The Black Hawk statue in Illinois is more than a century old. Frank and Charron Rausa know that it’s high time that the iconic piece of art gets some TLC.
As Clifford Ward and Ted Gregory of the Chicago Tribune report, the Rausa’s led the charge to restore the Black Hawk, or “Eternal Indian” statue. The statue must make it through winter before upgrade work begins in spring.
The slightly mournful face of what some might consider Illinois’ Statue of Liberty has weathered its 102 years remarkably well. It’s a focal point of The Eternal Indian, a 50-foot statue that towers over the Rock River about 100 miles west of Chicago near Oregon, Ill.
But the body is so deteriorated that a flip of the finger can loosen chunks of its concrete surface. Deep cracks and gaping pockmarks spread throughout the statue.
The restoration of the statue is set to begin next spring.
“When we were there the other day, I just said, ‘Hold on, chief. Help’s on its way,’” said Charron Rausa, 77, of Sterling, Ill. “We’re praying that we don’t have a really bad winter because he’s in bad shape.”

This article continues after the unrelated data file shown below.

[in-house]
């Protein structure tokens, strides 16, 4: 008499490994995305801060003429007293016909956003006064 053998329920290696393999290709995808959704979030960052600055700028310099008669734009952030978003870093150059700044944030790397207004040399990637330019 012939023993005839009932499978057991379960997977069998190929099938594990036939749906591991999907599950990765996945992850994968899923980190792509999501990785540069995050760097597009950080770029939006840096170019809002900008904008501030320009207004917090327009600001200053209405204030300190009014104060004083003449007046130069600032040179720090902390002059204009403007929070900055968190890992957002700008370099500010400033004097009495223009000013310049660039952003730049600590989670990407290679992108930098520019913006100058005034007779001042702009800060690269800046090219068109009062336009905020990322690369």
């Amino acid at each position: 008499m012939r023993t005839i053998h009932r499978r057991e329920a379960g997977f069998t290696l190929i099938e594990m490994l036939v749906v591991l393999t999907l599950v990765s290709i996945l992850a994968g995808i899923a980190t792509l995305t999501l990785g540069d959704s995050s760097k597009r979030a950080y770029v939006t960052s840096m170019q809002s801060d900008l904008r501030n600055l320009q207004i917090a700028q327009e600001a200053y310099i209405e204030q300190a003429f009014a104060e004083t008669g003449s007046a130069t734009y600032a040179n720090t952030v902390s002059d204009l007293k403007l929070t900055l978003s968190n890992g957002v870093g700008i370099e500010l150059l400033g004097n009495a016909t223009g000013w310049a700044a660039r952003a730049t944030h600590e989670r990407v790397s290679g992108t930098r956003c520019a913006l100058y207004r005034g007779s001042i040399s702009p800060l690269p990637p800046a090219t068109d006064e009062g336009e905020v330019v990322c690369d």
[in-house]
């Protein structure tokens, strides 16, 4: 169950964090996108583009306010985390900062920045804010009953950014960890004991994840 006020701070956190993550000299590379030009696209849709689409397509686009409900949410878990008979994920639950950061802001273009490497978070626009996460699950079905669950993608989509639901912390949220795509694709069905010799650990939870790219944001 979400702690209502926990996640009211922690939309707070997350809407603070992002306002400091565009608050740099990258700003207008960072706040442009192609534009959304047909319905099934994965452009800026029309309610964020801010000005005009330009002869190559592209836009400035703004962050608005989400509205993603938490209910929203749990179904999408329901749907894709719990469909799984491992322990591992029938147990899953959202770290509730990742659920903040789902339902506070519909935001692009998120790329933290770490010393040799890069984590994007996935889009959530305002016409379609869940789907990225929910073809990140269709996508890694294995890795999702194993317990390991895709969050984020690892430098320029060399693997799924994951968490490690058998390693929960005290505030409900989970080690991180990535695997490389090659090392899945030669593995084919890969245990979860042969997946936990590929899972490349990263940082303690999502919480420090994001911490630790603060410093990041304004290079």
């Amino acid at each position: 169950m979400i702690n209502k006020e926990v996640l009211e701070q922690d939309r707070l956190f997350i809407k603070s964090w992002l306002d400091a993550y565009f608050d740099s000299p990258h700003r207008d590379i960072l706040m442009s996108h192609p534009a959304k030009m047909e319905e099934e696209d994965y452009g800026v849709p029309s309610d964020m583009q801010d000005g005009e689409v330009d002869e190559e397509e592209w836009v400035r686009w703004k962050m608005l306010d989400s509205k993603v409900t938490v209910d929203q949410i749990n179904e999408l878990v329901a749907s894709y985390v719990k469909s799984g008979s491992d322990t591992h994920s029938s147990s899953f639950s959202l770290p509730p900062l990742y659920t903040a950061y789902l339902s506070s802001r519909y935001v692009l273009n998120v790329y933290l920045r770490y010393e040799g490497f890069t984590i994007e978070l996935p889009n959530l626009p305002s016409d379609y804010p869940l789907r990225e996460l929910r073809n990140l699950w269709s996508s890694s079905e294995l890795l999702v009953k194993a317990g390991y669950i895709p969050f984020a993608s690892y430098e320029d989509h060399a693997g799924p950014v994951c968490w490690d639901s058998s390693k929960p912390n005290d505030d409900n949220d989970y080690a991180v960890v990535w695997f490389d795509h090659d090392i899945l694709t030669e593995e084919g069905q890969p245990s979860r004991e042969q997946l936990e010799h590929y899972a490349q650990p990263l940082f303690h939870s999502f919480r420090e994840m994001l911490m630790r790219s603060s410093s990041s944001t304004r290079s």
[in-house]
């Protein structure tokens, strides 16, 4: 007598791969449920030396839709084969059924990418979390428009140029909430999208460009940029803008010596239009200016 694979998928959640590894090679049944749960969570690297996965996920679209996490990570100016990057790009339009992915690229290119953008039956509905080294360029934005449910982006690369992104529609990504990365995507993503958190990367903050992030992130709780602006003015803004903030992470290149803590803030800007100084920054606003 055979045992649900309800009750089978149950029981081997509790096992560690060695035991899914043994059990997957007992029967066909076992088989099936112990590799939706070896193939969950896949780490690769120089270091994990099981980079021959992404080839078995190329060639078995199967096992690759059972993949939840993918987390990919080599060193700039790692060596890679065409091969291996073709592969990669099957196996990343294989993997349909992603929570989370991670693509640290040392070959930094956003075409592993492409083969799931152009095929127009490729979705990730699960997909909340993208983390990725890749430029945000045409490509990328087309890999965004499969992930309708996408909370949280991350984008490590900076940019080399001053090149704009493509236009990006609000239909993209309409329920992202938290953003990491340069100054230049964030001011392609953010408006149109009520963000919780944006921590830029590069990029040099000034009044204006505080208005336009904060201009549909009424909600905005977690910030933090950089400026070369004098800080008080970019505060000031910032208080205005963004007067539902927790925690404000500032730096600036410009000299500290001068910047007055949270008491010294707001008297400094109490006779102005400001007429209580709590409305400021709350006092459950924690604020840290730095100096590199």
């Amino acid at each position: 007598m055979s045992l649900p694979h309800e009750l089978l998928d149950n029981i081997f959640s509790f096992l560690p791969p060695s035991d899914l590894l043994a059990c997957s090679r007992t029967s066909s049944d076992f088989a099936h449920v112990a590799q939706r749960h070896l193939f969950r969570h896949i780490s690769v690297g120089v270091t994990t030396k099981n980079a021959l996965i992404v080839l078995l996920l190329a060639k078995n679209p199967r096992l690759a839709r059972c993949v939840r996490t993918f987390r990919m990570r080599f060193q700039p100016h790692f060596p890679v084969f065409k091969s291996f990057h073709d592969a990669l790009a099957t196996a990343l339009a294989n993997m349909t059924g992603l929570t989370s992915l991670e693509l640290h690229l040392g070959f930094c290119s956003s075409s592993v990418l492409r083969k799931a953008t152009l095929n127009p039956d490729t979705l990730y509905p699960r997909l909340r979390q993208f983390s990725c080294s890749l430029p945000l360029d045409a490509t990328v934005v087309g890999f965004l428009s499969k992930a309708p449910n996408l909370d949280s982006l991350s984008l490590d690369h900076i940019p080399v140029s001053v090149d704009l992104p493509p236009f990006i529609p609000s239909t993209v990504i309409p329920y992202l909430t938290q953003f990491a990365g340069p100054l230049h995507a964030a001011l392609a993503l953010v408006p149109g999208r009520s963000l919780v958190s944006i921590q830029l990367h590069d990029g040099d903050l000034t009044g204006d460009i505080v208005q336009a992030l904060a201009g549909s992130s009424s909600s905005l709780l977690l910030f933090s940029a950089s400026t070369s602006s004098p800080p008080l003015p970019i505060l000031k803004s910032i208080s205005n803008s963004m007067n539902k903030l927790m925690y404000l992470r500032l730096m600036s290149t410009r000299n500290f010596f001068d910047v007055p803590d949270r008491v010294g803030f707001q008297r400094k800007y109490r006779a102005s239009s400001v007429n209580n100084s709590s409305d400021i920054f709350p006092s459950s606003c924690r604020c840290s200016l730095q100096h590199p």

Its prospects would be much bleaker if it weren’t for the Rausas, both retirees who in 2008 read a local newspaper story about the loss of state funding to restore the statue, which draws about 400,000 visitors a year. They’d grown deeply fond of the statue as a contemplative local landmark that preserves important history of the region.
“I sat there at the kitchen table and said, ‘Frank, the American people fixed the Statue of Liberty. Now, doggone it, we need to fix the Black Hawk statue.’”
To raise the money for the statue restoration, the Rausa’s started a “Pennies for Black Hawk” campaign. The NHL Chicago Blackhawk teams also contributed to the cause.
To view a video about the restoration, click here.